A Labor Day Reading
Tillie Olsen, Yonnondio: From the Thirties (New York: Dell, 1972, 1934) 76-79.
“Alright for Tracey to talk, alright, he didn’t have a wife and kids hangin round his neck like and anchor. Alright for him to talk, alright with nothing more important to worry about than getting canned and stepping out a floosie.
And Tracey was young, just twenty, still wet behind the ears and the old blinders were on him so he couldn’t really see what was around and he believed the bull about freedomofopportunity and a chancetorise and ifyoureallywanttoworkyoucanalwaysfindajob and ruggedindividualism and something about pursuitofhappiness.
He didn’t know, so the big sap threw it up, he threw up his job, thinking he was flinging his challenge into the teeth of life, proclaiming I’m a man, and I’m not not taking crap offn anybody, I’m going to live like a man. There’s more to life than workin everything you got to live with outa you in order to keep a job, taking things no man should stand for to keep a job. So he threw it up, the big sap, not yet knowing a job was a straw and every man (having nothing to sell but his labor power) was the drowning man who had no choice but to hang onto it for notsodear life.
So he threw it up, not yet knowing a job was God, and praying wasn’t enough, you had to live for It, produce for It, prostrate yourself, take anything from It, for was it not God and what came was it not by Its Divine Providence, and nothing to do but bow to It and thank It for Its mercifulness to you, a poor sinner who has nothing to sell but your labor power. So he threw it up, the big sap (not knowing), he renounced God, he became an atheist and suffered the torture of the damned, and Good Job (being full of that generation) never took him back into the fold only a few days at a time, and he learned all right what it meant to be an infidel, he learned:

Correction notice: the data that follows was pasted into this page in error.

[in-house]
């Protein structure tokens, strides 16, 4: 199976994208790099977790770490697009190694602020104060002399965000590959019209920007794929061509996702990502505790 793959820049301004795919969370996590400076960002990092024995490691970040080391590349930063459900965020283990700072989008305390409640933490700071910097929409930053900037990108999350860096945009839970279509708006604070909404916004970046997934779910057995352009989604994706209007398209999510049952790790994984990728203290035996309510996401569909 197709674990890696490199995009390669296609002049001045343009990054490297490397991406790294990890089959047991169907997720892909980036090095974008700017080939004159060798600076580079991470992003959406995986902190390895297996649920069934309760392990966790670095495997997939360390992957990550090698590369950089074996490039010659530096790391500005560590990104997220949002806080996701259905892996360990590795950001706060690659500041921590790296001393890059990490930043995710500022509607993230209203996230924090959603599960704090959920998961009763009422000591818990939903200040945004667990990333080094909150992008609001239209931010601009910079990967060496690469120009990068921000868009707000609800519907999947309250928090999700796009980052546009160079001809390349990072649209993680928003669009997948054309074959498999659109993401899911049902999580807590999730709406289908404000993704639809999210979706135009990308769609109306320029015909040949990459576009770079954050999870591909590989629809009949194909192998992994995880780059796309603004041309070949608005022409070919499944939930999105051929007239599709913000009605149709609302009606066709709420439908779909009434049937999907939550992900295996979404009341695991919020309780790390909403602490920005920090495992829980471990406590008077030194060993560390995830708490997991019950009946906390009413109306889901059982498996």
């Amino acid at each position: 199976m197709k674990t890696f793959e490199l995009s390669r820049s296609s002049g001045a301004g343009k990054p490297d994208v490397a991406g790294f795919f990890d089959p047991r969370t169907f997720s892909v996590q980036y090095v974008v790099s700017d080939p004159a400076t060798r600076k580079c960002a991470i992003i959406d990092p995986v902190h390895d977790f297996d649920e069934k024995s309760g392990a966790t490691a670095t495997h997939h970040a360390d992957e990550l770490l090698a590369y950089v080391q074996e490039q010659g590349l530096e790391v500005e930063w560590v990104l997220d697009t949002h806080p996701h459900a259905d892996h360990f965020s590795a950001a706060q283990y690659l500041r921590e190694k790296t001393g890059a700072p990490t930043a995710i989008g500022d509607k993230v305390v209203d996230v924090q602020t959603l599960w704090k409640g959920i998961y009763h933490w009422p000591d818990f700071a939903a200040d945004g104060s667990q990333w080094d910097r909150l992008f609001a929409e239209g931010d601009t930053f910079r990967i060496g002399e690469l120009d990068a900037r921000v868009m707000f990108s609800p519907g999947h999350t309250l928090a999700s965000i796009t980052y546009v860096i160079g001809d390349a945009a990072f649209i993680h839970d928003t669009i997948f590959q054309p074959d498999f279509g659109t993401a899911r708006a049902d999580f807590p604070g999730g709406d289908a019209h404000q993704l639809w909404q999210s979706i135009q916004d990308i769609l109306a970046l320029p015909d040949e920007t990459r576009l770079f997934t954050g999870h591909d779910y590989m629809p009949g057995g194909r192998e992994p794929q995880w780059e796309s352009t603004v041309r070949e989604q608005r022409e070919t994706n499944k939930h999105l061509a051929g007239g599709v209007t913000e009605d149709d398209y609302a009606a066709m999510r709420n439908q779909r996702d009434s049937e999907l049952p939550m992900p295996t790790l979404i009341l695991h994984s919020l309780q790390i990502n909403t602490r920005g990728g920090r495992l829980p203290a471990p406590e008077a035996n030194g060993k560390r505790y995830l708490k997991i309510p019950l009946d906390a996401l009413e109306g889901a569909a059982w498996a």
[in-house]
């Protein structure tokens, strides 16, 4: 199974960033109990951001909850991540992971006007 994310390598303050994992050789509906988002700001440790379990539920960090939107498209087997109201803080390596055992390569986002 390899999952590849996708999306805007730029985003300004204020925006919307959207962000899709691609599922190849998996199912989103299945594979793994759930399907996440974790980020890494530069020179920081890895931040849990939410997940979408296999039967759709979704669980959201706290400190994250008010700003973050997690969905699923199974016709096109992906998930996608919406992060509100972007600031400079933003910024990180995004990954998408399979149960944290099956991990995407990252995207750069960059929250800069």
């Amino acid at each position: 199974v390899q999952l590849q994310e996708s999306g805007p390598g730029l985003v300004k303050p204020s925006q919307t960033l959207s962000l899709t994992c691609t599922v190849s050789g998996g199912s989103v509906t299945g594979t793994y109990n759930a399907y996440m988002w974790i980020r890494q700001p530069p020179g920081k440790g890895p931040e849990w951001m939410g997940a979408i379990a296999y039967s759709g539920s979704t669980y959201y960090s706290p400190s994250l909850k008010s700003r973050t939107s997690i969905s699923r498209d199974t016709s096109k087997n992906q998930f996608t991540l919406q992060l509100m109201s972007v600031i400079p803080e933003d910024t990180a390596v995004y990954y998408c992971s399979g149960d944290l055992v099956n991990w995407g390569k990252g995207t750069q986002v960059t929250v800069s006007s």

the little things gone: shoeshines and tailormades, tickets to a baseball game, and a girl, a girl to love up, whiskey down your gullet, laughter, the happy belch of a full stomach, and walking with your shoulders back, tall and proud.
He learned all right, the tortures of the damned:
feet slapping the pavement, digging humbly into carpets, squatting wide apart in front of chairs and the nojobnojob nothingtoday buzzing in his ears; eking the coffee–and out; shuffling along the frozen streets, buddy (they made a song out of it) can you spare a dime, and freights north east south west, getting vagged, keep movin, keep movin (the bulls dont need to tell ya, your own belly yells it out, your own idle hands) sing a song of hunger the weather four below holes in your pockets and nowhere to go, the flophouses, the slophouses, a bowl of misery and last month’s cruller and the crabs having a good time spreading and spreading (you didn’t know hell would be this bad, did you?).
Oh he learned alright. He never even got a chance to have a wife and kinds hang round his neck like an anchor and make him grovel to Good Job. (And I guess it’s just as well, Jim Tracey, because even among the pious who heed and prostrate themselves Its wrath is visited, for Many Are Called But Few Are Chosen, and are not the Sins of the Fathers (having nothing to sell but their labor power) Visited on the Sons, and it’s no fun to see the old lady nag and worry her life away, no fun to see the younguns pulpy with charity starches drowse and chant the lesson after the teacher: we-are-the-richest-country-in-the-worr-uld).
So (not knowing) he threw it up, the big sap, thinking, the big sap, jobs grew on trees and (believing the old bull) a man didn’t hafta take cap off’n anybody, he renounced Good Job–and the tortures of the damned were visited upon him in full measure, he learned alright, alright, that last hour writhing in the ‘piano’ in the chain gang down in Florida.
And there’s nothing to say, Jim Tracey, I’m sorry, Jim Tracey, sorry as hell we weren’t stronger and could get to you in time ands show you that kind of individual revolt was no good, kid, no good at all, you had to bide your time and take it till there were enough of you to fight it all together on the job, and bide your time, and take it till the day millions of fists clamped in yours, and you could wipe out the whole thing, the whole goddamn thing, and a human could be a human for the first time on earth.”